Some words are so weird, wacky, and wonderful that they don’t seem to fit into any language.
A noun with distinctly negative connotations, brouhaha refers to an overexcited commotion. It is synonymous with words like “hubbub” and “hullaballoo” (other super goofy words that seriously need to be added to my daily lexicon).
Have you ever been unpleasantly confused in the face of a loud, perhaps even irrational, response? If the answer is yes, then you, too, have been afflicted with the disease that is brouhaha.
If it sounds like I’m painting the word in too harsh a light, read this: one accepted source of “brouhaha” comes from sixteenth century French drama, in which it was used as the devil’s signature catchphrase. “Brou, ha, ha!”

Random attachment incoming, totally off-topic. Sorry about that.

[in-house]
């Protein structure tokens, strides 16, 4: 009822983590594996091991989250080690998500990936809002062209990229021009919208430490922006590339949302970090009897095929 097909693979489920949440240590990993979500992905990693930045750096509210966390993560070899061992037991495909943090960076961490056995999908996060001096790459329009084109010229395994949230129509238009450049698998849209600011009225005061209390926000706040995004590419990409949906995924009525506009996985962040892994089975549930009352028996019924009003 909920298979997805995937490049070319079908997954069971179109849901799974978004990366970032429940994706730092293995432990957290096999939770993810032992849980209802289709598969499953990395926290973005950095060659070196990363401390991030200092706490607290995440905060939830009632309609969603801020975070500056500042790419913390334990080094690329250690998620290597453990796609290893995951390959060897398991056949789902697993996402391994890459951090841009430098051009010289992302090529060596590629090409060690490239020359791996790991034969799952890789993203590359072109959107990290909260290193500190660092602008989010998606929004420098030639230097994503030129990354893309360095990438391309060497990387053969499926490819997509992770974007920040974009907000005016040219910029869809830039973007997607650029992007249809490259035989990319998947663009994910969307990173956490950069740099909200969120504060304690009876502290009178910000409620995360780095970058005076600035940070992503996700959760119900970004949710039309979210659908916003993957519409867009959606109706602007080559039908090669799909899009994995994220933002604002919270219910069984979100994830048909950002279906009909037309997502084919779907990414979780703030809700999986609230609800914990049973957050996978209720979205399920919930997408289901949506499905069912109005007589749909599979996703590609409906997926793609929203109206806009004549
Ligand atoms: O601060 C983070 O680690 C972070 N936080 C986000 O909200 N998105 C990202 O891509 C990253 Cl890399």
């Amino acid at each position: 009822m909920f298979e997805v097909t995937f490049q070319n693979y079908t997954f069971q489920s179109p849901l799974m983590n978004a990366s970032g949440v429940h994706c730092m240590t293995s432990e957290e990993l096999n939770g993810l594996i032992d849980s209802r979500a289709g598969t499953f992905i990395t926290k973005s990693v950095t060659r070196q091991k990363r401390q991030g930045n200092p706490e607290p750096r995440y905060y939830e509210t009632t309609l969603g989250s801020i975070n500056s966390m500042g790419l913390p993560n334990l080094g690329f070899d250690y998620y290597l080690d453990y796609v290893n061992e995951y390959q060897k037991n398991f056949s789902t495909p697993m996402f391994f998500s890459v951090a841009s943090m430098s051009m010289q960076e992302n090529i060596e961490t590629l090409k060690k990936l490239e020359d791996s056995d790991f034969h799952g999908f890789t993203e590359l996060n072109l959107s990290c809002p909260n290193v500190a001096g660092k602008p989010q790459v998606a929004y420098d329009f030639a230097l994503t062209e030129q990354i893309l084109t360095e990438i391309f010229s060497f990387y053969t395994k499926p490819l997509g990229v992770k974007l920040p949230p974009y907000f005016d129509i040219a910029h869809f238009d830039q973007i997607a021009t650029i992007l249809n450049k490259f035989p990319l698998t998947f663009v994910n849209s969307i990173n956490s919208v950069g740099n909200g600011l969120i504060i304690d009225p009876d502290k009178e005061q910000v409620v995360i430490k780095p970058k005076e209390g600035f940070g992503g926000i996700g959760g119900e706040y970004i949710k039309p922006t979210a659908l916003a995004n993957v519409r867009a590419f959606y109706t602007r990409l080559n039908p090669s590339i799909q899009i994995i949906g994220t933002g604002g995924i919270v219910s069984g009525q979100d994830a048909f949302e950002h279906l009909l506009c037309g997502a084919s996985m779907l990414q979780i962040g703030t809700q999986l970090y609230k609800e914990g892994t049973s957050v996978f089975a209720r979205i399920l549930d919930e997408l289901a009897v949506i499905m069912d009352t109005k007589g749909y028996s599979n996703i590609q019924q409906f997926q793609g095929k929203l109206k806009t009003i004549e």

But not all etymologists agree that this is how the word originated. In fact, a certain sect of etymologists doesn’t see the word as French in origin at all. Rather, they believe it to be a derivation of the Hebrew barukh habba, meaning “welcome” or, literally, “blessed be the one who comes.”
Additionally, there is a similar word originating from Hebrew, which the dictionary insists is used in North America but I personally have never heard, seen, or read it: tohubohu, meaning a state of chaos or utter confusion. The Hebrew word it comes from means “emptiness and desolation,” which is a bit closer than barukh habba to brouhaha, in regards to connotation.
Looks like we might have another case of won’t-actually-know-until-someone-invents-a-working-time-machine on our hands. Until then, “brouhaha” needs no further explanation.
Student. Writer. Everything-o-phile.